Lava and magma are two terms that are often used interchangeably, but they refer to distinct stages in the lifecycle of molten rock.
We can discuss the differences between lava and magma from multiple perspectives, but the most straightforward way is to think about it this way: magma is molten rock that is still beneath the Earth’s surface; you can never really see magma. Lava, on the other hand, is magma that has made its way through the cracks and fissures in the planet’s volcanic system and reached the surface.
Magma is a precursor to lava, and lava is what we see on the surface. Both magma and lava are fascinating and powerful in their own ways, and there are multiple types of magma and lava — let’s look at them in more detail.
Lava flow on Hawaii. Lava is the extrusive equivalent of magma. Image via Hawaii Volcano Observatory (DAS)
What is magma
Magma is a complex mixture of molten rock (or partially molten rock) that lies beneath the Earth’s surface. Magma is a crucial component of the geological processes that shape our planet, and studying it offers clues to the inner working of the Earth.
Magma is, usually, a complex mixture. Generally speaking, it has three main components:
- and volatiles.
The ‘melt’ refers to the rocks and minerals that have been melted by the hot temperatures in the magma. Sometimes, this melt is split into the melt and other minerals crystallized in the melt. The solids are the rocks and minerals that are taken along with the rest of the magma but are still solid. Meanwhile, the volatiles dissolved gases.
Magma forms tens of kilometers beneath the surface, either in the mantle or deep in the crust, where the temperature and pressure are high enough to power its formation. Magma is commonly formed in subduction zones, continental rift areas, mid-ocean ridges, and hotspots.
“The generation of magma occurs deep within the Earth and is thus out of the range of direct observations. This process involves the melting of a solid material (source rocks) to yield a melt phase that segregates and rises to the surface buoyantly,” say Joan Marti and Gerald Erns, authors of a book on volcanoes.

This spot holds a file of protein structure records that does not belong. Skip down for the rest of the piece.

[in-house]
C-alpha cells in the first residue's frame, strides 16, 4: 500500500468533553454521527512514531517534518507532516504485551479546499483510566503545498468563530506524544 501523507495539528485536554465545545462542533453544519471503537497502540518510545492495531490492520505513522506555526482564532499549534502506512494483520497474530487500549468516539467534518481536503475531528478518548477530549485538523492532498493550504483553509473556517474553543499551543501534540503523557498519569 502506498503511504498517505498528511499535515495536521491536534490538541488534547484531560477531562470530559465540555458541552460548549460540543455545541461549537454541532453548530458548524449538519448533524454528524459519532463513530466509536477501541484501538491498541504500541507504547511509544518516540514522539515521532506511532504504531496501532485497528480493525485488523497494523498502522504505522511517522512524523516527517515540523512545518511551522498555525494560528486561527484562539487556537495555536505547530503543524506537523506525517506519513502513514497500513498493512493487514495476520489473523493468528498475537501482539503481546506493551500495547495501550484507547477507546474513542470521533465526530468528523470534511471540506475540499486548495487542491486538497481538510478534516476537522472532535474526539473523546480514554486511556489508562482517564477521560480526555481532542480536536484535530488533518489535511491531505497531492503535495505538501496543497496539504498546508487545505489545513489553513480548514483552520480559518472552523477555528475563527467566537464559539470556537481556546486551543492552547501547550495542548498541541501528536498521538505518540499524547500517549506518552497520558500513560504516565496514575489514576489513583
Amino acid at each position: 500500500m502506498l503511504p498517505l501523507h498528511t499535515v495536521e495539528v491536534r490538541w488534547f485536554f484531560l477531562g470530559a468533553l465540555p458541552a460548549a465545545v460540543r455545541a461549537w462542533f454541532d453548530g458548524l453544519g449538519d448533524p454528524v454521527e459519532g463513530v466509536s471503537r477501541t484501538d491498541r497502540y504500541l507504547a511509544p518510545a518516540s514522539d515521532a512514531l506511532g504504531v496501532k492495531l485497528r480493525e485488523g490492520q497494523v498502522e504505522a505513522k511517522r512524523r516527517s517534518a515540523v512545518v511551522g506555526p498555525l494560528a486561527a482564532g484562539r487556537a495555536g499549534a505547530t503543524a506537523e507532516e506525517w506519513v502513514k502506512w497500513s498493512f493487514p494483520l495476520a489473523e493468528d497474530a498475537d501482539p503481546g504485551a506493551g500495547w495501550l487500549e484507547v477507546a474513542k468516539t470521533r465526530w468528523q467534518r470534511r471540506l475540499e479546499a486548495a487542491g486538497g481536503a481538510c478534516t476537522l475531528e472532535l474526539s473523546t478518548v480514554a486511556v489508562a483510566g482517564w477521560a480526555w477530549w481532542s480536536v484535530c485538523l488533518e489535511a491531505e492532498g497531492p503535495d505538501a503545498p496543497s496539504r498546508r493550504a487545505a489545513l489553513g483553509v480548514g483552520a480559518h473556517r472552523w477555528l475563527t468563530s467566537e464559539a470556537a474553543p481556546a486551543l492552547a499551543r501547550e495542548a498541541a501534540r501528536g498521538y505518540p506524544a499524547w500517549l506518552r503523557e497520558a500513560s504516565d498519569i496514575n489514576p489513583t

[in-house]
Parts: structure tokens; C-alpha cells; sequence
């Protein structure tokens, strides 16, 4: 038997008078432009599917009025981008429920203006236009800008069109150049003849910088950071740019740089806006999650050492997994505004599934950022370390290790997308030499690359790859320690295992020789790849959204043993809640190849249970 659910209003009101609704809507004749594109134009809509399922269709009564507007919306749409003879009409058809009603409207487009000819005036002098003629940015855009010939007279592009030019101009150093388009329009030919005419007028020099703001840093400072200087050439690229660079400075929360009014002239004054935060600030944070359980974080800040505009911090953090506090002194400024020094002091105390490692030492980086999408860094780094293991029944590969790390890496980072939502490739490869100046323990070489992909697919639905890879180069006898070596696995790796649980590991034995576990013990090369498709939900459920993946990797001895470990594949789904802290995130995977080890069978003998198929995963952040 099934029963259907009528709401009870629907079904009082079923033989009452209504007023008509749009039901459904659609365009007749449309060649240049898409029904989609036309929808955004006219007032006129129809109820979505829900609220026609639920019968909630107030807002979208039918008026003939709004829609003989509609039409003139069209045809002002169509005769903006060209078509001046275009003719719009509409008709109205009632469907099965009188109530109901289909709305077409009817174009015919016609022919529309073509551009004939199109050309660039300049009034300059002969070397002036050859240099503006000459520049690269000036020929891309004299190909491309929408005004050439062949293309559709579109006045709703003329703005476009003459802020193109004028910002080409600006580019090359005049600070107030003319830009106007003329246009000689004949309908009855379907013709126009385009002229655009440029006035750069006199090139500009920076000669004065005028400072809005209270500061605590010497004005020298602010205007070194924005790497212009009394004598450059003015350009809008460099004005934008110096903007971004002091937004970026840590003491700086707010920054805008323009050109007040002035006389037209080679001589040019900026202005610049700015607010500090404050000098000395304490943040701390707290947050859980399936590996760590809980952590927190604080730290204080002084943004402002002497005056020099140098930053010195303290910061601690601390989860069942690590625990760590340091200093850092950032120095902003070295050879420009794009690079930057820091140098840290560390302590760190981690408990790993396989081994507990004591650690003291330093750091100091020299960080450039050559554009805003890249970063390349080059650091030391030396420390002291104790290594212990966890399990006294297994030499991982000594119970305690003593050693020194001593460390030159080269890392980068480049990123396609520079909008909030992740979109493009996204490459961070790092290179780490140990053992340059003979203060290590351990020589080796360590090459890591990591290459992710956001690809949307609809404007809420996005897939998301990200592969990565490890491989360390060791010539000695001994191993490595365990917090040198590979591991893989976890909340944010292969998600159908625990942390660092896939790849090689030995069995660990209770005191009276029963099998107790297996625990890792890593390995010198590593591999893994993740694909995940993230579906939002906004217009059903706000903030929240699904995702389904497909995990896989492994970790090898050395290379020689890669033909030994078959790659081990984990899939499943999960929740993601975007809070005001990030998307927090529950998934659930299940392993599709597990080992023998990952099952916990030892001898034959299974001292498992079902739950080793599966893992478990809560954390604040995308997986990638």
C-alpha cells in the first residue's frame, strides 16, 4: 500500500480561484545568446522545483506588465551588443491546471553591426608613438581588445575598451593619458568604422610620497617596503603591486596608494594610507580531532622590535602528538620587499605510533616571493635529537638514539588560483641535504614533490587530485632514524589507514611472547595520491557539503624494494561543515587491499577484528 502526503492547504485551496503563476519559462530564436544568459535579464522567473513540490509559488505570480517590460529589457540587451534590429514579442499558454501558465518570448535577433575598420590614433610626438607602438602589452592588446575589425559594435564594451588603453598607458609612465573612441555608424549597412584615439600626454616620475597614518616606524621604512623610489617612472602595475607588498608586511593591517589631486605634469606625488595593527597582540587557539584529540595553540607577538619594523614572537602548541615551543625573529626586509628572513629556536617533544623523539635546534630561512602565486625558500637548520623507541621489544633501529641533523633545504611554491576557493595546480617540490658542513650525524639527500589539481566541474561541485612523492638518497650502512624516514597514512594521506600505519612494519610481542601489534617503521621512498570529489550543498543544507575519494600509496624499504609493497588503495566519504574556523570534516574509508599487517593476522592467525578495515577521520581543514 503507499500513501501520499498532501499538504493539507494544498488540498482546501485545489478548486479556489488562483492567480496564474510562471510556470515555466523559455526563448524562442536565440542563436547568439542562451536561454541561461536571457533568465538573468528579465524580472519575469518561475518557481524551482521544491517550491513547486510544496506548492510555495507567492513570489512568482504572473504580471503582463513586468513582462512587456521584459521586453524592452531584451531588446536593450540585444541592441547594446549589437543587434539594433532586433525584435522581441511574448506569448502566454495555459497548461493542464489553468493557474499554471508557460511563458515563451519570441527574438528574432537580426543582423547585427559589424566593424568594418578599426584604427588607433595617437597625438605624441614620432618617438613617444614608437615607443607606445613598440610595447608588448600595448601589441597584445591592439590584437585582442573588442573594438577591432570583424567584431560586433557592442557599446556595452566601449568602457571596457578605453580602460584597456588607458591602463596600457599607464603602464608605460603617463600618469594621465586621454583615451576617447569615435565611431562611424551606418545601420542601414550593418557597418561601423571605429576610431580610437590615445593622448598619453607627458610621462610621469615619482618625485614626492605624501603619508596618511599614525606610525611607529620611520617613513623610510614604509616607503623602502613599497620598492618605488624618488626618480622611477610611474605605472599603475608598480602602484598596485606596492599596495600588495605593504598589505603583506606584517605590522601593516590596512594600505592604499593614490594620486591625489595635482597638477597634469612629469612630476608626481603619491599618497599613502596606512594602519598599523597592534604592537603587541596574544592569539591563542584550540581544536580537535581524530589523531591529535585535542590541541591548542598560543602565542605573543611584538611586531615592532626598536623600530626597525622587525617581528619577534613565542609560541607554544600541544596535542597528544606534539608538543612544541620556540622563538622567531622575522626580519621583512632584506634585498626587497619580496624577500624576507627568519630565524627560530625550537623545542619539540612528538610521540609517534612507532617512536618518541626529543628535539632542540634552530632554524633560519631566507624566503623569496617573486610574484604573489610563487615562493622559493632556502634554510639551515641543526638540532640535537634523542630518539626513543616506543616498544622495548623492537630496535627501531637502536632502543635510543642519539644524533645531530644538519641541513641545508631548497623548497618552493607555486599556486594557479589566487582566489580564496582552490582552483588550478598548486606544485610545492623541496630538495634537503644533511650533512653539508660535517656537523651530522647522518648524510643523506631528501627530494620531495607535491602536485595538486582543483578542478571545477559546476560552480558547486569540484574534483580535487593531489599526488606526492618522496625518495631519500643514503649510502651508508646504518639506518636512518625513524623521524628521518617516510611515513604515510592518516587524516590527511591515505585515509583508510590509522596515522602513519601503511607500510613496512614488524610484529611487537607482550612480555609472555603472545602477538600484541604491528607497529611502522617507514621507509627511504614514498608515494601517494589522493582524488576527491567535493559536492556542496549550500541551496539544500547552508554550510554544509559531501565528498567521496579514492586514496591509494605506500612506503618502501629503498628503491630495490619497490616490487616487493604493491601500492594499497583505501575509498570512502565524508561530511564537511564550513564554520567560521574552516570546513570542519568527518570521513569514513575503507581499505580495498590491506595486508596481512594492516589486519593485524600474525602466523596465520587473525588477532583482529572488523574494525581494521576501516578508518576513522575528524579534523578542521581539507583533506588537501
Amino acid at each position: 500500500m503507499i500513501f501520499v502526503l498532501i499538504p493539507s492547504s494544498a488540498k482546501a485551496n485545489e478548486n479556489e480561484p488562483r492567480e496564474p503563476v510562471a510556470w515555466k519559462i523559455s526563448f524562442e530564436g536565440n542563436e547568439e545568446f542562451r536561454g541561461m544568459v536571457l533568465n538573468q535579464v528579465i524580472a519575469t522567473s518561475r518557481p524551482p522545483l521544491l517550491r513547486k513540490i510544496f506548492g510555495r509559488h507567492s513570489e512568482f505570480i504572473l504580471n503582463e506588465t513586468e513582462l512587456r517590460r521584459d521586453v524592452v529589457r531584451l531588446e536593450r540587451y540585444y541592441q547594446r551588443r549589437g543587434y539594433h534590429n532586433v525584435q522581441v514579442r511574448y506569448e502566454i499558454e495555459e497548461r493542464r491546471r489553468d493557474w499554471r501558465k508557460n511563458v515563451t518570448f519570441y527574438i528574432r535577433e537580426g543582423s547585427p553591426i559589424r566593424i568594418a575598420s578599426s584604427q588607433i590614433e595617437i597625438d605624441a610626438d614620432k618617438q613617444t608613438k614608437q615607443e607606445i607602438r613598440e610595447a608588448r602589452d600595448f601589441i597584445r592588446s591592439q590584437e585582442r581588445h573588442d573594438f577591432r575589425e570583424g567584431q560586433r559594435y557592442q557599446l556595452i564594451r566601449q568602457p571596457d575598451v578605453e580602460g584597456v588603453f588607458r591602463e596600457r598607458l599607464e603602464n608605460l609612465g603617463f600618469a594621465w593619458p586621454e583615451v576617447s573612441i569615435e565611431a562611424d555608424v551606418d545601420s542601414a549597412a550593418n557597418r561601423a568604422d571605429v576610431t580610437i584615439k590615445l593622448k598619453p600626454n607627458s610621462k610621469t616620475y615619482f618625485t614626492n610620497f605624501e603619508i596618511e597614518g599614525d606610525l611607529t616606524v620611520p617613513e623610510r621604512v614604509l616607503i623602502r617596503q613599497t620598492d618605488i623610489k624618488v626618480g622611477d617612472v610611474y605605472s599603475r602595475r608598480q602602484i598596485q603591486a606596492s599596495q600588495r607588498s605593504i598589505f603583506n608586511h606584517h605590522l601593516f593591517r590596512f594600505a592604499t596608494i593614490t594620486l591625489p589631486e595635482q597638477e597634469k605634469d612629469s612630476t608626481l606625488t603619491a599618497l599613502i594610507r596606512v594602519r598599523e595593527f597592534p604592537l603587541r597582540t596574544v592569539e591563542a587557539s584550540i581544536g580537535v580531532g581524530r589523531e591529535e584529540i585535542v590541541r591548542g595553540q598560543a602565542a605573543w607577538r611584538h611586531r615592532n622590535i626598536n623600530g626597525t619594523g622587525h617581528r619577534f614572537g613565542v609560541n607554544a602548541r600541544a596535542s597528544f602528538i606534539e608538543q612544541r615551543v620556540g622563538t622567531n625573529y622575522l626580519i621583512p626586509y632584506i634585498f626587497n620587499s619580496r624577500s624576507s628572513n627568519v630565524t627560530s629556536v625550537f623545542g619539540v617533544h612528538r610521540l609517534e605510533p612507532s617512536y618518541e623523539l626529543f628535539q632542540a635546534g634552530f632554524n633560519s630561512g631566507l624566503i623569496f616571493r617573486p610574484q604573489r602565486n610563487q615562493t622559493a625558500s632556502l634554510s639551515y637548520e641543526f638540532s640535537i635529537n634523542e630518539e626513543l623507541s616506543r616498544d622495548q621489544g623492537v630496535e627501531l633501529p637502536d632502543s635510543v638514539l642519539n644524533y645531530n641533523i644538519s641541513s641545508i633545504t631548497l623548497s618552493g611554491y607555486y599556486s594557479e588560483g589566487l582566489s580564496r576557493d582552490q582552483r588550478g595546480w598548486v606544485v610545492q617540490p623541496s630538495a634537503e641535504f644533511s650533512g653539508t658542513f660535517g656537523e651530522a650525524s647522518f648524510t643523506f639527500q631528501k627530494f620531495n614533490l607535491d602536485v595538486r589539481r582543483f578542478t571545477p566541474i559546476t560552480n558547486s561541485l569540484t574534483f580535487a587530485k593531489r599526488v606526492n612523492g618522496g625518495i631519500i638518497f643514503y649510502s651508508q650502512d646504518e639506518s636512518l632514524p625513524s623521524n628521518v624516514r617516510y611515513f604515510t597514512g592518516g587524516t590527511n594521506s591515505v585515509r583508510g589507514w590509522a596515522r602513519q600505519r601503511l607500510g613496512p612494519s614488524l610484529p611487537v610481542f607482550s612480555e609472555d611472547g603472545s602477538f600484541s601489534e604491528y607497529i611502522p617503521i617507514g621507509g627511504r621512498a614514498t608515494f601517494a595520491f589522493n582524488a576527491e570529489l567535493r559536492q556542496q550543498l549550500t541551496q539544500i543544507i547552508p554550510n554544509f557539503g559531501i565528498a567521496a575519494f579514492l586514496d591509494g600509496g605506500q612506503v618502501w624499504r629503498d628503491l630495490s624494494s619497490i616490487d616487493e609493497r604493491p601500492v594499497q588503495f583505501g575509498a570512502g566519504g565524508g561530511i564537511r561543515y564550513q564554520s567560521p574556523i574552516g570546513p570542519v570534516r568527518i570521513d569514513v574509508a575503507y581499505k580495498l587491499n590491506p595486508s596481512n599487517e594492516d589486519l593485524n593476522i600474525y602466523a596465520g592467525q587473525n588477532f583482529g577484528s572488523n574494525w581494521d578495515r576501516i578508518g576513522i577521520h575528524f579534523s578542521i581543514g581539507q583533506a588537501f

The exact composition of magma depends on the type of rock it originates from, as well as the conditions beneath the Earth’s surface. For instance, basaltic magma, which is common in places like Hawaii or Iceland, is relatively rich in iron and low in silica, while andesitic magma, commonly found in the Pacific Northwest, has a higher silica content.
Magma develops and accumulates in areas called magma chambers, and can migrate toward the surface when it is less dense than the surrounding rocks. However, if it starts to rise, it encounters lower and lower temperatures, where it may start to solidify — and it often does, even before it reaches the surface. Typically, the slower the magma cools down, the larger the crystals it forms. The igneous rocks with the largest crystals are the ones that have taken the longest to cool down
If magma does reach the surface, then it can accumulate in a chamber closer to the surface, create a volcano, and erupt towards the surface, where it becomes — you’ve guessed it — lava.
What is lava
It’s not like something fundamental changes when the magma reaches the surface — it’s more a naming convention than a physical difference. What is different however is that magma generally sits in hot chambers, and when it reaches the surface and becomes lava, it quickly solidifies due to the much lower temperatures.